The Swiss bank account. Usually a staple of international spy thrillers, it’s now getting top billing in a venue that’s more often known for dreadfully boring motions on matters of administration: a subcommittee of the United States Senate.
The Permanent Subcommittee on Investigations has released a report that shines a light on the dubious dealings of one bank in particular: Credit Suisse.
“When asked how many of the U.S.-linked accounts opened in Switzerland were hidden from the United States, Credit Suisse told the Subcommittee that it has been unable to determine or estimate that number. When asked how much money was involved in the undisclosed Swiss accounts, Credit Suisse was again unwilling to answer.
“But any one of three methods for estimating the extent of the tax compliance problem at Credit Suisse shows that the vast majority of the 22,000 Swiss accounts opened for U.S. customers — between 85 and 95 percent – may have been hidden from U.S. authorities.”
The undeclared accounts could hold between five and 12 billion CHF (approximately US$5.5 and 13.5 billion).
Credit Suisse, says the report, has turned a blind eye to evidence of U.S. clients dodging the taxman. And the bank “continues to resist calculating the extent to which its Swiss accounts were used to facilitate U.S. tax evasion.”
But it gets better. Here’s the report’s description of how a certain “Client 1” took care of business at Credit Suisse:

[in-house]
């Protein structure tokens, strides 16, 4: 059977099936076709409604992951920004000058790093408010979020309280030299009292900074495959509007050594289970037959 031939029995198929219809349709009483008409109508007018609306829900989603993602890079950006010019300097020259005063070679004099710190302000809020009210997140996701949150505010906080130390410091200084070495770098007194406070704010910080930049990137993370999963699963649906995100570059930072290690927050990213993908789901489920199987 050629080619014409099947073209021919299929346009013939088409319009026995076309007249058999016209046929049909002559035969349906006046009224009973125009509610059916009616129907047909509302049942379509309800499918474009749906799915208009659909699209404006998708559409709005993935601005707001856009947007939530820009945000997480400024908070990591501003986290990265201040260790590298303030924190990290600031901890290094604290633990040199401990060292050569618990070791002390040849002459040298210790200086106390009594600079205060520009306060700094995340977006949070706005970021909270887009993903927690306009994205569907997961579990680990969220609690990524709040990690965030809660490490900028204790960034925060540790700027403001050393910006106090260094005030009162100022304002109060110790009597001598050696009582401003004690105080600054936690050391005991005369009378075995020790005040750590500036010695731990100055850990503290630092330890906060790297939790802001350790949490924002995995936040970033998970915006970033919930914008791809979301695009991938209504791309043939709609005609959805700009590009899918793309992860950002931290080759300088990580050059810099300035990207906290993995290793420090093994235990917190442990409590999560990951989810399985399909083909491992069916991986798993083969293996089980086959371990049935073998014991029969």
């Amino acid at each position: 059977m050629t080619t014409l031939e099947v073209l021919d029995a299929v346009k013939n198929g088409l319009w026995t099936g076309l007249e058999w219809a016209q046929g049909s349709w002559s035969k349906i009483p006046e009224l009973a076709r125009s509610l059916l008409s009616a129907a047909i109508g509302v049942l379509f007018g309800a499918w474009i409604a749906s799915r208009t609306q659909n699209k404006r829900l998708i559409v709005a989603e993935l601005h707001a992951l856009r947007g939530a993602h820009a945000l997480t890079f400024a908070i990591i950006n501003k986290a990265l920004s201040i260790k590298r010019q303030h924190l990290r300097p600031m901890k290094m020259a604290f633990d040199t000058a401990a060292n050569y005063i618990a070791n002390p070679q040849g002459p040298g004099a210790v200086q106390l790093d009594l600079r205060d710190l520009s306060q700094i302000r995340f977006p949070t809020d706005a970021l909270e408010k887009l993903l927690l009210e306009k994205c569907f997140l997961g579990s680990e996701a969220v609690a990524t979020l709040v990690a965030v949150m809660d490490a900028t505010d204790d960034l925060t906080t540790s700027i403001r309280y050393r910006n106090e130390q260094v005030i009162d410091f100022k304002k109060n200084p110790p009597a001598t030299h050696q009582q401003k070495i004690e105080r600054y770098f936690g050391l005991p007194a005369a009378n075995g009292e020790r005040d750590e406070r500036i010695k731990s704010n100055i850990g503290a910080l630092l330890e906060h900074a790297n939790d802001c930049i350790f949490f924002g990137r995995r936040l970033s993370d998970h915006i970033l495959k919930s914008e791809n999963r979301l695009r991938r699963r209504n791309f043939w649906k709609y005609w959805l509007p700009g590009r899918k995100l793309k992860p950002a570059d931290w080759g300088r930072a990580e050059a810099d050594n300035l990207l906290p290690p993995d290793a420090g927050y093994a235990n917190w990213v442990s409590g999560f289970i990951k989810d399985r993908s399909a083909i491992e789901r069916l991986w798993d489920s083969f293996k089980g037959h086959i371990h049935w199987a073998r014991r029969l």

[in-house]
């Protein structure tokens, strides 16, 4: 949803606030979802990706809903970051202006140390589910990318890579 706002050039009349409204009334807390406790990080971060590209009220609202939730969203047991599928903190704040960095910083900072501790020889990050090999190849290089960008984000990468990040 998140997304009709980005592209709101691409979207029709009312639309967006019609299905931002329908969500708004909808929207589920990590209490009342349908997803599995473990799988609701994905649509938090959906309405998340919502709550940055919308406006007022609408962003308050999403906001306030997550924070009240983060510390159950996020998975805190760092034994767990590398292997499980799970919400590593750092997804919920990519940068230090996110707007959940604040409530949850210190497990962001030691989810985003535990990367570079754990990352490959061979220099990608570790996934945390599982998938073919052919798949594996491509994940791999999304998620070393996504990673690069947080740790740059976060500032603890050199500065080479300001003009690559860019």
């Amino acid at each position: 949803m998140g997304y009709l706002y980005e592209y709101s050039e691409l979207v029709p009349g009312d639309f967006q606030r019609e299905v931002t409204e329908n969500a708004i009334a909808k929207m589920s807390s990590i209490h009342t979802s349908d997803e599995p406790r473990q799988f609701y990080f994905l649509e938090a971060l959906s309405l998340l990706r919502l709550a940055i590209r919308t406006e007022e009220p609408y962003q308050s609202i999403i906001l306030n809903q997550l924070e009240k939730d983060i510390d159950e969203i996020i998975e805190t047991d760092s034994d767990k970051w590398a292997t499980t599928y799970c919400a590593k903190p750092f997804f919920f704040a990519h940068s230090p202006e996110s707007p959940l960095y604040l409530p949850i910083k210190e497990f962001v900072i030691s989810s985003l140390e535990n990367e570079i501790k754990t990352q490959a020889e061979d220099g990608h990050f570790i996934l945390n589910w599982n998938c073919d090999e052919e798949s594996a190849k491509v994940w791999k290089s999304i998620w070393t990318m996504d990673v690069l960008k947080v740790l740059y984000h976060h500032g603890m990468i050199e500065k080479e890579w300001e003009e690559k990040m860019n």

“In order to tend to the Credit Suisse account, Client 1 usually travelled to meet [Credit Suisse banker] Mr. Bergantino in Switzerland on an annual basis. Typically, Client 1 informed Mr. Bergantino, in advance of the trip, of plans to visit Switzerland. At each visit, upon arriving at the bank, Client 1 met a Credit Suisse employee in the lobby. When they took an elevator to another floor, Client 1 observed that the elevator had no buttons and was controlled remotely.
“A bank representative then escorted Client 1 to a nondescript meeting room, painted white, to meet with Mr. Bergantino, instead of meeting in Mr. Bergantino’s office. As was the usual practice, Client 1 viewed the account statements, and then discussed their contents with Mr. Bergantino.
“Mr. Bergantino then offered Client 1 additional financial products. At the close of each visit, Client 1 signed an order to destroy the account statements that had been reviewed. Whenever Client 1 was visiting the bank, Credit Suisse offered an opportunity to withdraw funds in cash, though Client 1 did not recall ever doing so.”